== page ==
To validate our proposed PSSBM scheme, we do the simulation through VPI software . Figure 3 shows the output spectra of the PSSBM with frequency up- and down-shifted respectively with different SOPs under case1 (θ = 0, ϕ = 0) and case2 (θ = π/2, ϕ = 0). The global parameters we used here are, fm = 12.5GHz and Vpp = 0.27 Vπ of RF signal, λ0 = 1552.52 nm and Pin = 0 dBm for the input seed laser, and VDC = −Vπ/2. In these figures, Fn = f0 + nfm (n is an integer) represents the generated components of PSSBM (under the condition, the frequency down-shifted signal is the desired SSB signal F−1). The α1 and α2 equal 0 and −π/2 in Fig. 3(a), and 0 and −π/3 in Fig. 3(b) respectively. Obviously, the desired SSB frequency shift can be achieved as shown in Fig. 3(a) when the condition shown in Eq. (4) is satisfied. However, if the condition does not meet the requirement of the SSB frequency shift, the output will contain other unwanted crosstalk components as shown in Fig. 3(b), such as 0th-order F0 and 2nd-order F ± 2. Figures 3(i) and 3(ii) display the SOPs of the input (red point) and output (blue point) signals. We can see that the simulation results are in agreement with the above theoretical analysis where the SOPs of the input and output signals should be kept orthogonal. For case2 (θ = π/2, ϕ = 0), the same feature has been shown in Figs. 3(c) and 3(d). To achieve desired SSB frequency shift, the SOPs of the input and output signals should be kept identical as shown in Figs. 3(iii) and 3(iv). If not, the other unwanted components F0, F ± 2 and F ± 4 are existed.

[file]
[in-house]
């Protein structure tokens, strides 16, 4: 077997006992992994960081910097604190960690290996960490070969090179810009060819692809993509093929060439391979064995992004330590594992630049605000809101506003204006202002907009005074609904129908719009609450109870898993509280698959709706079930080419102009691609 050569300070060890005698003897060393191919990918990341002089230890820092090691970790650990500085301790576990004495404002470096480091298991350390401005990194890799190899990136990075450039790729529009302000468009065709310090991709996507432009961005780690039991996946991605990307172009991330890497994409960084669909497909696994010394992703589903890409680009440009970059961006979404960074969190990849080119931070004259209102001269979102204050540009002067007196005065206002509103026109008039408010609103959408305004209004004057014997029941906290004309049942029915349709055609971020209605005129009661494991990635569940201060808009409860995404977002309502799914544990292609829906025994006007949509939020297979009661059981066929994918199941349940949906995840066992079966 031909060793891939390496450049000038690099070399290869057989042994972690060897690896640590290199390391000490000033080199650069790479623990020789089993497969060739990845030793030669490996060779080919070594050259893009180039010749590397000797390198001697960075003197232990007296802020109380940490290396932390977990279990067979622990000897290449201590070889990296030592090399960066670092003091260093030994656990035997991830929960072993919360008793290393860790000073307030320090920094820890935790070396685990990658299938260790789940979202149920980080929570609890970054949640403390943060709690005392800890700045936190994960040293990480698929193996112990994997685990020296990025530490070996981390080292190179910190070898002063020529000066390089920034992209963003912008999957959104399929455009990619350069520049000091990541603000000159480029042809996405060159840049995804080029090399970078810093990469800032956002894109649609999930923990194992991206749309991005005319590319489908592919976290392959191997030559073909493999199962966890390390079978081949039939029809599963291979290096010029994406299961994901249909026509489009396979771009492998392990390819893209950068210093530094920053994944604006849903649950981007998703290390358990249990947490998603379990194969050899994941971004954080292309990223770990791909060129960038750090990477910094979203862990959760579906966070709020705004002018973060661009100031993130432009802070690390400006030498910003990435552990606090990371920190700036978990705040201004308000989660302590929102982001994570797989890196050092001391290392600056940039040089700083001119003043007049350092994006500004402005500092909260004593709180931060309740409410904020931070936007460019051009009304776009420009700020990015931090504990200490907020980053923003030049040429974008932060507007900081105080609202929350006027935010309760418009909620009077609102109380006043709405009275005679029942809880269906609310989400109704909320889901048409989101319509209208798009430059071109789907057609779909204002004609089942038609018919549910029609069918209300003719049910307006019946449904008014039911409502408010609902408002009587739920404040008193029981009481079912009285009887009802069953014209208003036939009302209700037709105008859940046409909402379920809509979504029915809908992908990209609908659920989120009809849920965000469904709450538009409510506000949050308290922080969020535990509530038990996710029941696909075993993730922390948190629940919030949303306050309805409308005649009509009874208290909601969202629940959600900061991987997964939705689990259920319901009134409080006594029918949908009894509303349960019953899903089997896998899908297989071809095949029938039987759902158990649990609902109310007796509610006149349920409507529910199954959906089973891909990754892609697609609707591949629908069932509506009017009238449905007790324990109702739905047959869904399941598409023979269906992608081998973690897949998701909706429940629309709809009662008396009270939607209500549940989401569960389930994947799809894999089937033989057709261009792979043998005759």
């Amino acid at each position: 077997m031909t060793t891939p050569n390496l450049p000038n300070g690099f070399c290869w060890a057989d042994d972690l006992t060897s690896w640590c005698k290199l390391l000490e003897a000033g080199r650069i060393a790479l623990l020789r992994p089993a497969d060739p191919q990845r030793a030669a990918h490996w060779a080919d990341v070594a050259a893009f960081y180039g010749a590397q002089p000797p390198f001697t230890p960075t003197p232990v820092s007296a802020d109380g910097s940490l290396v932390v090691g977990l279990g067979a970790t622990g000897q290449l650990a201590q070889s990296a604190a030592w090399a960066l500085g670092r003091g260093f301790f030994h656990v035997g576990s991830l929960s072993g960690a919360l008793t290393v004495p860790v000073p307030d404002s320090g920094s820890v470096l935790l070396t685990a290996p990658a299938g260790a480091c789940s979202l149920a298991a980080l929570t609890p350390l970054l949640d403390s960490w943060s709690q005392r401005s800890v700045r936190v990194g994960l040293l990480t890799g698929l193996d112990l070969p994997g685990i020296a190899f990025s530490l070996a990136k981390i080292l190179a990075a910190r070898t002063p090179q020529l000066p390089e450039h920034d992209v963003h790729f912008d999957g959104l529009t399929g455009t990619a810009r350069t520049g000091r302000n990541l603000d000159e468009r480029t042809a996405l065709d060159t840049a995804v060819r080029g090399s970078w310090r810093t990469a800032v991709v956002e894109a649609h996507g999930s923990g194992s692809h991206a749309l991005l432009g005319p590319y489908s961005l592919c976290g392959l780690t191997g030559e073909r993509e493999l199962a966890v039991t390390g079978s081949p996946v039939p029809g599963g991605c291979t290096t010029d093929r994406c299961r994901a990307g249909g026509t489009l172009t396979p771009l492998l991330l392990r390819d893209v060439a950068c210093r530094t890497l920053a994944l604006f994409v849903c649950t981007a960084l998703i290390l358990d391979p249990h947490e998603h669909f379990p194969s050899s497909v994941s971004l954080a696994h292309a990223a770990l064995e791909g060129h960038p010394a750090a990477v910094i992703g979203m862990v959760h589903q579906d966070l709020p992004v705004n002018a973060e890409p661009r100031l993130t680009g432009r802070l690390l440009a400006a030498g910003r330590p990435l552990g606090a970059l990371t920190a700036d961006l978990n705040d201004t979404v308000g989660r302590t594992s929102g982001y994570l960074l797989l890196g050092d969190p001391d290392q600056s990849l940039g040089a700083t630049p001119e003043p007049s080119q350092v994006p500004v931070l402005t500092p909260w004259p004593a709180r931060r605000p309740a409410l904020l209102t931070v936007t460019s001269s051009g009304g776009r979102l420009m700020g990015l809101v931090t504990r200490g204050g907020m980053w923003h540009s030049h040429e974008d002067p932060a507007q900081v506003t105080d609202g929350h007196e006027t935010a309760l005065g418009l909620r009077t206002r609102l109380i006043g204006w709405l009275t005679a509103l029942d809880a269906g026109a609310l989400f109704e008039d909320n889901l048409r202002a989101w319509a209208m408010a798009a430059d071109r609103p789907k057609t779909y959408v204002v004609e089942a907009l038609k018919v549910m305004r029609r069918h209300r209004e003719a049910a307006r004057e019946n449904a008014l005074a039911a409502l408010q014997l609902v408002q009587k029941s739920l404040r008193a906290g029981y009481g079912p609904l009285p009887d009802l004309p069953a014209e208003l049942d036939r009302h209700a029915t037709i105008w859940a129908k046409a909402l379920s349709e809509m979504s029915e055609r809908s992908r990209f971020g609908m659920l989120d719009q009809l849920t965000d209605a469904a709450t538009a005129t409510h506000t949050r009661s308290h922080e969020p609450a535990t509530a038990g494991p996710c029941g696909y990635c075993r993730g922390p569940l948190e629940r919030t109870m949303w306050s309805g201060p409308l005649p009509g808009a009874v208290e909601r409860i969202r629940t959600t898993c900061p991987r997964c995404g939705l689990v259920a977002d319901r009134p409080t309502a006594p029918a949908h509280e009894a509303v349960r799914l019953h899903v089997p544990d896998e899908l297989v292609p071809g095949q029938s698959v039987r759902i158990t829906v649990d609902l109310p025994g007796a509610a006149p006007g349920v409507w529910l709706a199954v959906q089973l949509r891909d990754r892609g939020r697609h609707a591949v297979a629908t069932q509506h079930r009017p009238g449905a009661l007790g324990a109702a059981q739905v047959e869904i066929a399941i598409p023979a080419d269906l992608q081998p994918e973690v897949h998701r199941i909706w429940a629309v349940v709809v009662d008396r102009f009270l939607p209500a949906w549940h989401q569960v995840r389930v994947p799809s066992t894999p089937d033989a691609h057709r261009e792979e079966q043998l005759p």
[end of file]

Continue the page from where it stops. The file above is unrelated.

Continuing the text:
3.2 Modeling results of PSMCG
As analyzed above, the PSSBM can be achieved. In this section, we mainly give the configuration and simulation results of the proposed PSSBM-based frequency-locked multicarrier generator (PSMCG) with recirculating frequency loop as shown in Fig. 4. The principle of PSMCG is the same as the typical SMCG with recirculating frequency loop . The seed light from the TLS is fed into the PSSBM via a polarization-maintained optical coupler (PMOC). After the desired SSB frequency shifted by the PSSBM, the generated signals are amplified by the optical amplifier (OA) and then filtered by the optical bandpass filter (OBF) and finally coupled into the PSSBM again to form a recirculating frequency loop so as to generate the desired multiple frequency-locked carriers. PC1 and PC2 are used to adjust the SOPs of seed light and signals in the loop to maximize the output power. The generated carriers can be observed by the optical spectrum analyzer (OSA). If the high-flatness of output signals is required, the waveshaping devices, such as wavelength-selective-switch (WSS) shown in the dash-box in Fig. 4, can be used to further improve the output quality. By changing the bias control voltage of PSSBM, the frequency up- or down- converted carriers can be obtained.